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Dow-DuPont Merger Gets Green Light From Justice Department
WASHINGTON, June 15, 2017 – DuPont and Dow Chemical say they’ve gotten approval from the Justice Department’s Antitrust Division for their merger, a combination that will create the world’s largest crop protection and seed company.
As part of the deal, Delaware-based DuPont will divest certain parts of its crop protection portfolio to resolve concerns that the deal would stifle competition and raise prices for consumers. In the same regard, Dow, headquartered in Midland, Michigan, also has agreed to sell off its global ethylene acrylic acid copolymers and ionomers business, the companies said in a joint release.
“We are very pleased that the DOJ has approved this transaction,” said Andrew Liveris, Dow’s chairman and chief executive officer. "With today’s DOJ clearance, we have taken a significant step forward in bringing together these two iconic enterprises, and in the subsequent intended separation into three leading, independent innovation-based science companies that will generate significant benefits for all stakeholders.”
Liveris was referring to plans to split the merged company into three: a materials-science company that will keep the Dow name, and businesses that will focus on agriculture and specialty products.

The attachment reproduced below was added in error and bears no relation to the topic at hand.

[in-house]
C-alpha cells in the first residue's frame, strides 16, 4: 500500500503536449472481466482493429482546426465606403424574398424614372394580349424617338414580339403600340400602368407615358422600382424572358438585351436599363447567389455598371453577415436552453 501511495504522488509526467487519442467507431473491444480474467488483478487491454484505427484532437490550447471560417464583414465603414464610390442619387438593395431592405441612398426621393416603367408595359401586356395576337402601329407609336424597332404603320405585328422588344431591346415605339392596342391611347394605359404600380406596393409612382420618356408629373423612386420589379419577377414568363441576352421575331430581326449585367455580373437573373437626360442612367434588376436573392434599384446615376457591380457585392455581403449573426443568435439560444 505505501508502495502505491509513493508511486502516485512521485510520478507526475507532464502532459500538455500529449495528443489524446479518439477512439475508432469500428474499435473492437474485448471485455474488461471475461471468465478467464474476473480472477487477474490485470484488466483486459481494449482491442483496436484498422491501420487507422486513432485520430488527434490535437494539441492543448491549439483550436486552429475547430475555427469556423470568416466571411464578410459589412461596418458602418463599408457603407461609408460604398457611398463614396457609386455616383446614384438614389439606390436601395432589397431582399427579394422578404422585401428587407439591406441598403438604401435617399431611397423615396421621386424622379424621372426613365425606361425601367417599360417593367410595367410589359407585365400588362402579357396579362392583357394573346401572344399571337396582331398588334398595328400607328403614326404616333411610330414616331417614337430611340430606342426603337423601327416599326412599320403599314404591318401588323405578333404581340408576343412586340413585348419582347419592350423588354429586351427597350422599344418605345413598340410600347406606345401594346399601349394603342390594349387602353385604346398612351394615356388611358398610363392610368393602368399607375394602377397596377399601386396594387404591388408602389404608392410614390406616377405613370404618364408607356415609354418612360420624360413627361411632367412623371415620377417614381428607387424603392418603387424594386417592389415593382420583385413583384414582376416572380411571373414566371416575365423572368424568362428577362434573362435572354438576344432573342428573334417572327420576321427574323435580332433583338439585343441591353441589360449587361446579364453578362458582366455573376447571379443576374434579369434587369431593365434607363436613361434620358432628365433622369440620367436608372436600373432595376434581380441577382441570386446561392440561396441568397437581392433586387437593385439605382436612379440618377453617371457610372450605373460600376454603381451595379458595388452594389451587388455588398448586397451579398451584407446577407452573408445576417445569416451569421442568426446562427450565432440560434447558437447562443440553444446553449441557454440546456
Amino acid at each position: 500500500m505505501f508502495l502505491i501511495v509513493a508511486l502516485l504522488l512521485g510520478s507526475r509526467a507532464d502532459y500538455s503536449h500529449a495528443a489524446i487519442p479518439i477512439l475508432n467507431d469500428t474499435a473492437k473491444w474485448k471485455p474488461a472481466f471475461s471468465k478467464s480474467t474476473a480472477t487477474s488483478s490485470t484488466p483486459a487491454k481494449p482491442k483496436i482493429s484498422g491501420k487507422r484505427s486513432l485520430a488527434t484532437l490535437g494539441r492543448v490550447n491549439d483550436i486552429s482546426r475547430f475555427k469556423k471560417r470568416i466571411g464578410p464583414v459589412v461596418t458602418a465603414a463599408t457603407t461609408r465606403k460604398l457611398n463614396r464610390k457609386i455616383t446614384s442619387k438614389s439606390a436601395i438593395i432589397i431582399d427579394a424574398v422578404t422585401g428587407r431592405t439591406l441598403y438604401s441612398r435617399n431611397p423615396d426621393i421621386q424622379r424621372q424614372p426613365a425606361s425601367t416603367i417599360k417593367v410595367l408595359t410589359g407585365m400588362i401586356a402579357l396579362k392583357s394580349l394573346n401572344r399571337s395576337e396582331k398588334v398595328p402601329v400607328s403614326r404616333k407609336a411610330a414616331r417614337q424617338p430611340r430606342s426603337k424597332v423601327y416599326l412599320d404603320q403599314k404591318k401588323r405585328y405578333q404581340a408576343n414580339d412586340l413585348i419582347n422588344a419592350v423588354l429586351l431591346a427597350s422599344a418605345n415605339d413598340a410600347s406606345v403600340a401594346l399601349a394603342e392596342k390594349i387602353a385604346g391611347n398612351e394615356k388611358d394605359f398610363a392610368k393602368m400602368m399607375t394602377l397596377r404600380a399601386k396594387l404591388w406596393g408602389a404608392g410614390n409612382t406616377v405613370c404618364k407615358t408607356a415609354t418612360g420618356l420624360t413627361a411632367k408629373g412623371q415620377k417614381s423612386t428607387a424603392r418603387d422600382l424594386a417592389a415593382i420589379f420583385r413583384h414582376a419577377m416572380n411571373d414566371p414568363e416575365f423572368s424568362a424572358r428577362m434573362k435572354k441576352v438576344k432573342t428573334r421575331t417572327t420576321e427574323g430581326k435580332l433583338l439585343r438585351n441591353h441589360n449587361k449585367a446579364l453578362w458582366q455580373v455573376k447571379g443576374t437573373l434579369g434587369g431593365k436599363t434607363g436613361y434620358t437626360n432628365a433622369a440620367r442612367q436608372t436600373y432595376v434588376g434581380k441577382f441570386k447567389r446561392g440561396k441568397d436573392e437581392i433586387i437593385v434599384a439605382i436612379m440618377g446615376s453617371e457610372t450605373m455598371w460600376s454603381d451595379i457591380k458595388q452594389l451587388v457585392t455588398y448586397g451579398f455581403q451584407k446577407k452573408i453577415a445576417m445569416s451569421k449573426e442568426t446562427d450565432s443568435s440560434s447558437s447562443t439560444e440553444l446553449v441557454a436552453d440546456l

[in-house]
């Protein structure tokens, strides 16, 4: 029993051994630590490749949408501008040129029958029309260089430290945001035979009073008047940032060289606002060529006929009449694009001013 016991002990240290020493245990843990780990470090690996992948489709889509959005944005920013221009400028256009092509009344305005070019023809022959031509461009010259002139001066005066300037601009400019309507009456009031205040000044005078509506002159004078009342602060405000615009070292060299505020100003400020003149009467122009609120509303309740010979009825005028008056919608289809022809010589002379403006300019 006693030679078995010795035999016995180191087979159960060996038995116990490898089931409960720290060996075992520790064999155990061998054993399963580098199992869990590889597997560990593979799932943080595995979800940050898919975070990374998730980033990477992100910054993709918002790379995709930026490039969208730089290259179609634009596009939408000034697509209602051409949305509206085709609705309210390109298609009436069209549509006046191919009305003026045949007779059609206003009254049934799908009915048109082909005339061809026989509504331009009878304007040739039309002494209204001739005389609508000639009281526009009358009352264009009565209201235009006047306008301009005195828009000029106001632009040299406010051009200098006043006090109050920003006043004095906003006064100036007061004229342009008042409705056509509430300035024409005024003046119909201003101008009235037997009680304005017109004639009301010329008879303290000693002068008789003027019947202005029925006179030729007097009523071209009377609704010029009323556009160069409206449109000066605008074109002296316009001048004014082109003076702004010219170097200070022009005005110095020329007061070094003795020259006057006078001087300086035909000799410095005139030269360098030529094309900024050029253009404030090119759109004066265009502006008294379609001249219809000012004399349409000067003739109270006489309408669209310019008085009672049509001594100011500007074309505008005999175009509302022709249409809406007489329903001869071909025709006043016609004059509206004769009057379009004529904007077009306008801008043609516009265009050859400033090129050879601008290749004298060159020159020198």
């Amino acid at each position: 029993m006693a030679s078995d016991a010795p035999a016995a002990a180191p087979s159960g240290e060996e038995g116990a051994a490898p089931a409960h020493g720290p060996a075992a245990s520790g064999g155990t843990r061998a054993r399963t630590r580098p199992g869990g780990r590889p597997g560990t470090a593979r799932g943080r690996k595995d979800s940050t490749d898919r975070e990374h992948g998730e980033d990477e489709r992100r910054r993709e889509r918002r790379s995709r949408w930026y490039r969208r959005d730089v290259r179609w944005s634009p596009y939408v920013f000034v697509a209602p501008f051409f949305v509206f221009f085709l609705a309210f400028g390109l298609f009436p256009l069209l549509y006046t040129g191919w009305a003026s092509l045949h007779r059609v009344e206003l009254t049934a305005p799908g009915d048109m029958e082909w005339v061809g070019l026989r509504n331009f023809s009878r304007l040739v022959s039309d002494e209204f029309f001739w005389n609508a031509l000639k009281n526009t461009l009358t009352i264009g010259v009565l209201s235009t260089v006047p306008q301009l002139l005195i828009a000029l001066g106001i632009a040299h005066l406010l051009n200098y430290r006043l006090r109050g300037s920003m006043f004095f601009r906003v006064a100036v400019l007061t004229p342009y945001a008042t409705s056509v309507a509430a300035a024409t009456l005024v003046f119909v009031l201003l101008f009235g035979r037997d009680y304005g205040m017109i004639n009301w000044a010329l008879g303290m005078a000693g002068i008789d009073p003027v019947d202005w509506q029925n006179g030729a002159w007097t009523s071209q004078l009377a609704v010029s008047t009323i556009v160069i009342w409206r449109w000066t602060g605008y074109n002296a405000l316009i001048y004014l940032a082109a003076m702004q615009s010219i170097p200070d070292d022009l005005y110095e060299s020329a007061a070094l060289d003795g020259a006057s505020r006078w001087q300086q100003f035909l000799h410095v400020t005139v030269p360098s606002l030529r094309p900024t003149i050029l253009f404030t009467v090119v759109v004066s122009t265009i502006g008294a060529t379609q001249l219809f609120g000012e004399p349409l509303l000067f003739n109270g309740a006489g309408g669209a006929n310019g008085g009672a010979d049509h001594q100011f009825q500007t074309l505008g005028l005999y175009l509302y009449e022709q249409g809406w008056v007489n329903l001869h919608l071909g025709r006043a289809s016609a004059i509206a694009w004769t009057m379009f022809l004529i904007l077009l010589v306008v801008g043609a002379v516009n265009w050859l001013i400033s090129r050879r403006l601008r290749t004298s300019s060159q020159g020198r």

DuPont CEO Ed Breen said that going forward, “the intended subsequent spin-offs are expected to unlock significant value for shareholders, as we execute our plan for each company to be a growth-oriented leader in attractive segments where global challenges are generating strong demand for their distinctive offerings.”
The companies reiterated that the merger transaction is expected to generate cost synergies of approximately $3 billion and growth synergies of approximately $1 billion.
The proposed agreement with DOJ remains subject to court approval. The companies said it does not require any additional divestitures and that no further approvals are required in the U.S. for the merger to close. They also reaffirmed their expectation to close the combination in August, with the intended spin-offs to occur within 18 months of closing.
To date, Dow and DuPont have obtained clearance in many jurisdictions, including approvals in the U.S., Europe, Brazil, and China. The companies said they are working with regulators in the remaining jurisdictions to obtain clearance for the merger and are making progress in fulfilling the requirements of the conditional approvals that have already been received.
The Dow-DuPont union is of one of three that could have big effects on farmers around the world. Bayer AG is seeking approval to buy Monsanto, and China National Chemical Corp., or ChemChina, is in the process of buying Syngenta.
Written by Daniel Enoch for Agri-Pulse Communications.